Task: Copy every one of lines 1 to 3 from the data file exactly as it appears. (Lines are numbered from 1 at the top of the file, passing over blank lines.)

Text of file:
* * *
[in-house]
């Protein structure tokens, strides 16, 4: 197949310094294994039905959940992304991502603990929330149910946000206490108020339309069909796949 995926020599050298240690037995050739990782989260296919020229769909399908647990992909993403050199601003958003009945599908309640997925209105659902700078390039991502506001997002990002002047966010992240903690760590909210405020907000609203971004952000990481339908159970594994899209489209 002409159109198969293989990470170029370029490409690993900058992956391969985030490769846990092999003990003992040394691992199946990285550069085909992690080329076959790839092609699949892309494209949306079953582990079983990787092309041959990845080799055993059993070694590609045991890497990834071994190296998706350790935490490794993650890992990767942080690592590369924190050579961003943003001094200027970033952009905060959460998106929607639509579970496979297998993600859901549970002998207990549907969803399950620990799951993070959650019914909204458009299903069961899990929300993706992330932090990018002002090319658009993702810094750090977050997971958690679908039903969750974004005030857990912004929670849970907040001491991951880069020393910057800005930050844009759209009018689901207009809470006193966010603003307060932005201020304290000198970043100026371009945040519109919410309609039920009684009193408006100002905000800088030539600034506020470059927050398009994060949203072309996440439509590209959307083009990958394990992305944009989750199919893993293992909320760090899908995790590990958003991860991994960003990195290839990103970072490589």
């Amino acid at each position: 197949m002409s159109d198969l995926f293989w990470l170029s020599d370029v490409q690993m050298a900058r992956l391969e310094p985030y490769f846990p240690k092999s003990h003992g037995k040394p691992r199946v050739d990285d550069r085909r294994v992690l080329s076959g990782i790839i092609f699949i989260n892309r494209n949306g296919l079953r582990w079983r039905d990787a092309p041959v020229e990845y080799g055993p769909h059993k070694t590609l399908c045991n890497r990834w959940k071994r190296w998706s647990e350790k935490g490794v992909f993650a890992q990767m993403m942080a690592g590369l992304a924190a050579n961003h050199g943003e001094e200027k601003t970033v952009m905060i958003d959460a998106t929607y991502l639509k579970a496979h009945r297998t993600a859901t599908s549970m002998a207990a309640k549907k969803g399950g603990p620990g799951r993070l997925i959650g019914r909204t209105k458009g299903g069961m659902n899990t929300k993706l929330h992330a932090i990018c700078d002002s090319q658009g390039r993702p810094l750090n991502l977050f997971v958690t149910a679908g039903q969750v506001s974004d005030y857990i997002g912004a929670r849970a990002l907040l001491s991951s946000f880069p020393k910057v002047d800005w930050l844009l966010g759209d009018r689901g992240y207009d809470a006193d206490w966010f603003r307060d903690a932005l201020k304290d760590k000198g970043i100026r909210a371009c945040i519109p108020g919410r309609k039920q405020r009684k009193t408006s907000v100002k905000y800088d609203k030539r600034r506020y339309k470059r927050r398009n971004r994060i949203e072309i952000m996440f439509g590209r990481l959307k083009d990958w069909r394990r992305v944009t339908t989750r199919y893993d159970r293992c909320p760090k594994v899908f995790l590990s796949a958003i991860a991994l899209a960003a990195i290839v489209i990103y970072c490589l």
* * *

[in-house]
């Protein structure tokens, strides 16, 4: 197949310094294994039905959940992304991502603990929330149910946000206490108020339309069909796949 995926020599050298240690037995050739990782989260296919020229769909399908647990992909993403050199601003958003009945599908309640997925209105659902700078390039991502506001997002990002002047966010992240903690760590909210405020907000609203971004952000990481339908159970594994899209489209 002409159109198969293989990470170029370029490409690993900058992956391969985030490769846990092999003990003992040394691992199946990285550069085909992690080329076959790839092609699949892309494209949306079953582990079983990787092309041959990845080799055993059993070694590609045991890497990834071994190296998706350790935490490794993650890992990767942080690592590369924190050579961003943003001094200027970033952009905060959460998106929607639509579970496979297998993600859901549970002998207990549907969803399950620990799951993070959650019914909204458009299903069961899990929300993706992330932090990018002002090319658009993702810094750090977050997971958690679908039903969750974004005030857990912004929670849970907040001491991951880069020393910057800005930050844009759209009018689901207009809470006193966010603003307060932005201020304290000198970043100026371009945040519109919410309609039920009684009193408006100002905000800088030539600034506020470059927050398009994060949203072309996440439509590209959307083009990958394990992305944009989750199919893993293992909320760090899908995790590990958003991860991994960003990195290839990103970072490589």
């Amino acid at each position: 197949m002409s159109d198969l995926f293989w990470l170029s020599d370029v490409q690993m050298a900058r992956l391969e310094p985030y490769f846990p240690k092999s003990h003992g037995k040394p691992r199946v050739d990285d550069r085909r294994v992690l080329s076959g990782i790839i092609f699949i989260n892309r494209n949306g296919l079953r582990w079983r039905d990787a092309p041959v020229e990845y080799g055993p769909h059993k070694t590609l399908c045991n890497r990834w959940k071994r190296w998706s647990e350790k935490g490794v992909f993650a890992q990767m993403m942080a690592g590369l992304a924190a050579n961003h050199g943003e001094e200027k601003t970033v952009m905060i958003d959460a998106t929607y991502l639509k579970a496979h009945r297998t993600a859901t599908s549970m002998a207990a309640k549907k969803g399950g603990p620990g799951r993070l997925i959650g019914r909204t209105k458009g299903g069961m659902n899990t929300k993706l929330h992330a932090i990018c700078d002002s090319q658009g390039r993702p810094l750090n991502l977050f997971v958690t149910a679908g039903q969750v506001s974004d005030y857990i997002g912004a929670r849970a990002l907040l001491s991951s946000f880069p020393k910057v002047d800005w930050l844009l966010g759209d009018r689901g992240y207009d809470a006193d206490w966010f603003r307060d903690a932005l201020k304290d760590k000198g970043i100026r909210a371009c945040i519109p108020g919410r309609k039920q405020r009684k009193t408006s907000v100002k905000y800088d609203k030539r600034r506020y339309k470059r927050r398009n971004r994060i949203e072309i952000m996440f439509g590209r990481l959307k083009d990958w069909r394990r992305v944009t339908t989750r199919y893993d159970r293992c909320p760090k594994v899908f995790l590990s796949a958003i991860a991994l899209a960003a990195i290839v489209i990103y970072c490589l």